Irregular, undocumented, illegal, sans-papier, papperslös – these are terms designating people who live where they lack the documents to officially reside. The negation built into these words constitutes a key factor in all dimensions of undocumentedness. Officially absent, they leave no traces of their presence – work is undertaken, apartments and rooms are inhabited, but by whom?
I started my PhD studies at the Department of Social and Economic Geography at Uppsala University in February 2007 and the title of my thesis is Presenting the Absent – An account of undocumentedness in Sweden. It provides an ethnography and critical phenomenology of undocumentedness in the Swedish context. By attending to the forces and processes that circumscribe the life-worlds of undocumented persons, as well as the phenomenology and essential experiences of their condition, a complex and multi-layered illustration of what undocumentedness is and means is successively presented. Employing a dual conceptualization of the state, as a juridico-political construct as well as a practiced and embodied set of institutions, the undocumented position emerges as a legal category defined only through omission, produced and reproduced through administrative routine and practice. The health care sector provides empirical examples of state-undocumented interaction where the physical and corporeal presence of the officially absent becomes irrefutable. This research suggests that the Swedish welfare state – universalistic, comprehensive and with digitized administrative routines – becomes a particularly austere environment in which to be undocumented.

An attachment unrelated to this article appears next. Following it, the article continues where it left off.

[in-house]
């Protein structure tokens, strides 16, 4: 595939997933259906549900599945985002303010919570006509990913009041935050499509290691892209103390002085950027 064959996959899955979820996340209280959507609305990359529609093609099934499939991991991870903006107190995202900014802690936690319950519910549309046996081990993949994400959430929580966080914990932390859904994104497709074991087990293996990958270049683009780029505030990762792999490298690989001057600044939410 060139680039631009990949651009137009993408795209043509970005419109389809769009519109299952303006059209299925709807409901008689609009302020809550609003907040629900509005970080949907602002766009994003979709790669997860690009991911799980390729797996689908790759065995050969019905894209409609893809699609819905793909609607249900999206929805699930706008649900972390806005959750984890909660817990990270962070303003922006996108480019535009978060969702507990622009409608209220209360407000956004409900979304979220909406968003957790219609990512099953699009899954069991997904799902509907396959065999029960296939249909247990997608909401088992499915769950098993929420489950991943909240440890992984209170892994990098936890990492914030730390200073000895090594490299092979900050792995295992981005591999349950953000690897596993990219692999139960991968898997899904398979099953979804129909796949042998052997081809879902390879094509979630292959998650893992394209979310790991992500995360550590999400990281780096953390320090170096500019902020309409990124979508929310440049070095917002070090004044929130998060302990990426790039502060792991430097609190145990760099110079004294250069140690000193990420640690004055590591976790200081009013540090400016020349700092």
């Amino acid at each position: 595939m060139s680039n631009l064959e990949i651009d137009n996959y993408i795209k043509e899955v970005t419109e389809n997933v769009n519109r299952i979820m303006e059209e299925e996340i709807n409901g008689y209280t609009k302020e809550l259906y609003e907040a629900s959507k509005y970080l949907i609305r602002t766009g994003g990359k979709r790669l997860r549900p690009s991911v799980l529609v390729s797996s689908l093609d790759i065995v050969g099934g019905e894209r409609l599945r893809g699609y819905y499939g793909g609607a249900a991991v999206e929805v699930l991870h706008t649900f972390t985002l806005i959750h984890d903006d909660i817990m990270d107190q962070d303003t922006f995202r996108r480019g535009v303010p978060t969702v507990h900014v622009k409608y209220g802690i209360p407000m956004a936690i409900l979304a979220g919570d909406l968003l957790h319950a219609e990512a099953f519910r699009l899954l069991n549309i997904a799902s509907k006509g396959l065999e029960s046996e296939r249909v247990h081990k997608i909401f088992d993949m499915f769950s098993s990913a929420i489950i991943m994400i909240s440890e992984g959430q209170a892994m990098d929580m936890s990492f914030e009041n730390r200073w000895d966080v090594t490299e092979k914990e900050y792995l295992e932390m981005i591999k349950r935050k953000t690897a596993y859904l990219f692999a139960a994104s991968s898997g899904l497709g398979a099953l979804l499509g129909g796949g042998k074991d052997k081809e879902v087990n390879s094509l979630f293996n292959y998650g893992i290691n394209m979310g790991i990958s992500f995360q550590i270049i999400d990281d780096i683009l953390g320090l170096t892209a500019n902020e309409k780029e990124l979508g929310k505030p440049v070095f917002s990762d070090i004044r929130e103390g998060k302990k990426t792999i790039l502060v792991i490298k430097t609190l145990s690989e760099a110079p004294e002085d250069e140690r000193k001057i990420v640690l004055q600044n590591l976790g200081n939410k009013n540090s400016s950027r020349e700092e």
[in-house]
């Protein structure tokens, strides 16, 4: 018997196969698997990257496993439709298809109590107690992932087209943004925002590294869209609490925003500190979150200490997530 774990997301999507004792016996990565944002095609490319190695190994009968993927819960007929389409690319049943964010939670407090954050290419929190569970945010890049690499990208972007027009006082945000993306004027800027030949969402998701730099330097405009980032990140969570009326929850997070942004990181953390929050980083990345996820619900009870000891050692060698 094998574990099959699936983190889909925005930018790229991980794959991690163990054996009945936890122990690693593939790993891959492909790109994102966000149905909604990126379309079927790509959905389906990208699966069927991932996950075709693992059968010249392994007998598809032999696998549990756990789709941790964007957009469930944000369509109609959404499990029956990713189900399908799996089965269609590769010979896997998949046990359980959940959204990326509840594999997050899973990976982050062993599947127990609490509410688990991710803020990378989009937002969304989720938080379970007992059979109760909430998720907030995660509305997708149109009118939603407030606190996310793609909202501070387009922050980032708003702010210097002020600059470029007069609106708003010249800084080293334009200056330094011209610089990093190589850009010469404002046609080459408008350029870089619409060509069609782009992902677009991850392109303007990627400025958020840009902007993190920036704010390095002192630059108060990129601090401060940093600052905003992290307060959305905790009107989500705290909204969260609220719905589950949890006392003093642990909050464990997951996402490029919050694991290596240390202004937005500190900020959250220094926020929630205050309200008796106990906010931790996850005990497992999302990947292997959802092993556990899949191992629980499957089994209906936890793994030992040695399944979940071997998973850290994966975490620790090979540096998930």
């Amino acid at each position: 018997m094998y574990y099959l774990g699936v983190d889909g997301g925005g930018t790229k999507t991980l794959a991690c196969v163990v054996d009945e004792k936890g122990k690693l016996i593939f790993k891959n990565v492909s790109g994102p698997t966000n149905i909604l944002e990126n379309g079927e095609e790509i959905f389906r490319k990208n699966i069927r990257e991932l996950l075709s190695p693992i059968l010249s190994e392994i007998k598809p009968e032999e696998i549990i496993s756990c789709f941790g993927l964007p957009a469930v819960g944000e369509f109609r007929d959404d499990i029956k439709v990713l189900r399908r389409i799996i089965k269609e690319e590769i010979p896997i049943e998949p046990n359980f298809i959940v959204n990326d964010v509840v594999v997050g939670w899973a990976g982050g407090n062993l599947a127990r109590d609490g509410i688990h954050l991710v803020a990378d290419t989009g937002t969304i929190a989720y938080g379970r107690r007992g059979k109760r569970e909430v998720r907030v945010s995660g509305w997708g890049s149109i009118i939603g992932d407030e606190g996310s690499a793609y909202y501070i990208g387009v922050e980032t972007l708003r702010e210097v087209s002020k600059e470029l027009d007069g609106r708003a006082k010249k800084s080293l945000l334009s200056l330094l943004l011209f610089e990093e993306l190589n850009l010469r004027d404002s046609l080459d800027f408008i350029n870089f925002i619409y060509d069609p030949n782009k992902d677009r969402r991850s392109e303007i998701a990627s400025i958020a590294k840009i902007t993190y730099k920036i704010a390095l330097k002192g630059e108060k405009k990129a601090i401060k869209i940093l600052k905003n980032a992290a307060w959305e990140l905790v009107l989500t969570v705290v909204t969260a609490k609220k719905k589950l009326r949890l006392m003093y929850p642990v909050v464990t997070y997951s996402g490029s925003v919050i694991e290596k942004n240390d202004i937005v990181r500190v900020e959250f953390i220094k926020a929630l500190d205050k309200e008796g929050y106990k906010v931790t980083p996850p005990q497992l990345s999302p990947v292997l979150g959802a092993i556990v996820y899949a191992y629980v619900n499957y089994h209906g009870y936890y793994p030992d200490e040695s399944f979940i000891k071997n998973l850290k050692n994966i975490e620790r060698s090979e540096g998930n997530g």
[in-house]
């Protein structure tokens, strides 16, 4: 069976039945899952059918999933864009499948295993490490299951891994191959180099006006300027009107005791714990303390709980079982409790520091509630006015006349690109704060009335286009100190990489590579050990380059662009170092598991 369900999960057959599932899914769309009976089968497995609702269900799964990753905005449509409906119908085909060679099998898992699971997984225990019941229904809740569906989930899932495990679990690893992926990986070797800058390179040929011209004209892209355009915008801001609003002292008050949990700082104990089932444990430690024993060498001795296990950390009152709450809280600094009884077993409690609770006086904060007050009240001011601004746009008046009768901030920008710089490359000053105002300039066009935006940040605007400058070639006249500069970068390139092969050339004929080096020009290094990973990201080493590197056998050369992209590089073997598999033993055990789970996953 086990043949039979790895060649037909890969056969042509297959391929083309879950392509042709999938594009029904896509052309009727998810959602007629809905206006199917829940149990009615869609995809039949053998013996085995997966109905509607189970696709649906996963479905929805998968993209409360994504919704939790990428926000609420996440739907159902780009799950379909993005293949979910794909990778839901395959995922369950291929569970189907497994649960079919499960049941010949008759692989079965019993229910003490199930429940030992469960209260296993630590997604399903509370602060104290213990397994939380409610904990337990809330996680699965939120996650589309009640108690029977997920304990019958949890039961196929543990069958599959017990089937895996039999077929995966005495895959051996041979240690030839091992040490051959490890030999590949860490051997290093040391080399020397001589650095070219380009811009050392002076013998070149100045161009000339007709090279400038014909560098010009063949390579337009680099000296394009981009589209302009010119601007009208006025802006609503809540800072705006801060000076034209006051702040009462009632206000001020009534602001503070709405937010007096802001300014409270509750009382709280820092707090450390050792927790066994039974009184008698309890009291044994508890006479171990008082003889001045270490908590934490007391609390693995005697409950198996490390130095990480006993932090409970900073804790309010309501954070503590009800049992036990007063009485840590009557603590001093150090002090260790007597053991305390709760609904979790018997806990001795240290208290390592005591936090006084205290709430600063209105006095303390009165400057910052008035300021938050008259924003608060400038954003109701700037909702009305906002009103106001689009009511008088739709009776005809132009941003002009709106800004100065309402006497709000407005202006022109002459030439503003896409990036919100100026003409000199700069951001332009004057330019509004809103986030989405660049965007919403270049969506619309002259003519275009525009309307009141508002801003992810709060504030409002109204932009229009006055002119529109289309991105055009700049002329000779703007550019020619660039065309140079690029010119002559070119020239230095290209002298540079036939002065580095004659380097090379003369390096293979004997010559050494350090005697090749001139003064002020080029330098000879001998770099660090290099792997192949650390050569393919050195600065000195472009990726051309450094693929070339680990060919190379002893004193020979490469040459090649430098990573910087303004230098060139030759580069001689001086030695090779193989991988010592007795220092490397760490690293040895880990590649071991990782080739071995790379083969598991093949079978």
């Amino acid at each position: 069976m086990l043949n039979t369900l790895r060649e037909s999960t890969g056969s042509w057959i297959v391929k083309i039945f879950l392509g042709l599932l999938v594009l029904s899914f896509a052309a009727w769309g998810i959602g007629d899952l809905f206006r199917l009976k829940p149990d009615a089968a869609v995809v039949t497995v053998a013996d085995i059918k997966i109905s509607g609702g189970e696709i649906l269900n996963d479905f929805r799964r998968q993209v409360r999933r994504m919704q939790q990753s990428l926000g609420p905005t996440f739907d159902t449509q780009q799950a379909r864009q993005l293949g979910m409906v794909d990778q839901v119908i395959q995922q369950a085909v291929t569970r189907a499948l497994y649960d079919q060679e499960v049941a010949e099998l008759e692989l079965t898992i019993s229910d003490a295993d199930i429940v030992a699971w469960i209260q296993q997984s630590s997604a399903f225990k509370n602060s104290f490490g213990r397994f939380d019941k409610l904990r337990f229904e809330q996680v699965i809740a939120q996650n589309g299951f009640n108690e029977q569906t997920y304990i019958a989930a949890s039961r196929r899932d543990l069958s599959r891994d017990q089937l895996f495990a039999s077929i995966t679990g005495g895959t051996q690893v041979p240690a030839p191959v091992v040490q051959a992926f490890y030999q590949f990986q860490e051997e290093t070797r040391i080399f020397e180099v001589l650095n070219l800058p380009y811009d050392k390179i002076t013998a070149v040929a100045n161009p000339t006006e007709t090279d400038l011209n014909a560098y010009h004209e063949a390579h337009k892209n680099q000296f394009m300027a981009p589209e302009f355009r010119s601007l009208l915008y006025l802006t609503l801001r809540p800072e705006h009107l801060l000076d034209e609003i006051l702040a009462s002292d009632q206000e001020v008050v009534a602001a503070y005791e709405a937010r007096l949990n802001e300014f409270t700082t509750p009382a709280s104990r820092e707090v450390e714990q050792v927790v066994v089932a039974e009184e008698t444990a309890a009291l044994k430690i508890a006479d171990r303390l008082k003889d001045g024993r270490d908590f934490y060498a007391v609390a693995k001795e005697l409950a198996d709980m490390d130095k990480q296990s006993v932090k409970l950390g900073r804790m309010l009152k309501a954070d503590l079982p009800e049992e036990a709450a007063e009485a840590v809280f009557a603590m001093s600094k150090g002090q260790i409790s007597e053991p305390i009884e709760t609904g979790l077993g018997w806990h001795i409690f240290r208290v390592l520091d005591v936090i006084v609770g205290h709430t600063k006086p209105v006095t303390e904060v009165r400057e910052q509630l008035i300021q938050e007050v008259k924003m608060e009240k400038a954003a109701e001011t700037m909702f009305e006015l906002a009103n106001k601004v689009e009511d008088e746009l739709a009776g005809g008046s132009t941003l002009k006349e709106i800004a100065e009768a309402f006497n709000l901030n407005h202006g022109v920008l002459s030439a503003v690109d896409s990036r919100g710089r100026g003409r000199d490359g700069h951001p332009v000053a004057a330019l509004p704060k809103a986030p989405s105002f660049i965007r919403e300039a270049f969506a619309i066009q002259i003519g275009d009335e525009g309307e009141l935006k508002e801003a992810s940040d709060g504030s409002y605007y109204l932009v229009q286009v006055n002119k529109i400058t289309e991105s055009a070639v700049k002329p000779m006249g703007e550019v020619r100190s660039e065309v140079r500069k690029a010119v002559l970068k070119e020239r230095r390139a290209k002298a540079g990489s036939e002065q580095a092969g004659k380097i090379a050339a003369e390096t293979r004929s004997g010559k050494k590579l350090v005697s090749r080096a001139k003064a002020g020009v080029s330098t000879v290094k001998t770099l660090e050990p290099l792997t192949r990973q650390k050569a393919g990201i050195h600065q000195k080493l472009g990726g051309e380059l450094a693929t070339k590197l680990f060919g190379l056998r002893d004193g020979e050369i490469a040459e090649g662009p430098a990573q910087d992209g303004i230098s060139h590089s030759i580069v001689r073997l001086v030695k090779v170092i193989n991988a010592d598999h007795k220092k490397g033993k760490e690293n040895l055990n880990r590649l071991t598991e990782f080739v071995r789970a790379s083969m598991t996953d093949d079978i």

Drawing on interviews with regional and local health care administrators, NGO-clinics’ representatives and health professionals, as well as extensive participatory observation and interviews with undocumented persons, I argue that the undocumented condition is characterized by simultaneous absence and presence, and a correspondingly paradoxical spatiality. I suggest that the official absence and deportability of undocumented persons deprives them of the capacity to define space and, in an Arendtian sense, appear as themselves to others. There are, however, some opportunities for embodied political protest and dissensus. The paradoxical qualities of the absent-present condition manipulate the undocumented mode of being-in-the-world and I argue that alienation and disorientation are essential experiences of the undocumented situation.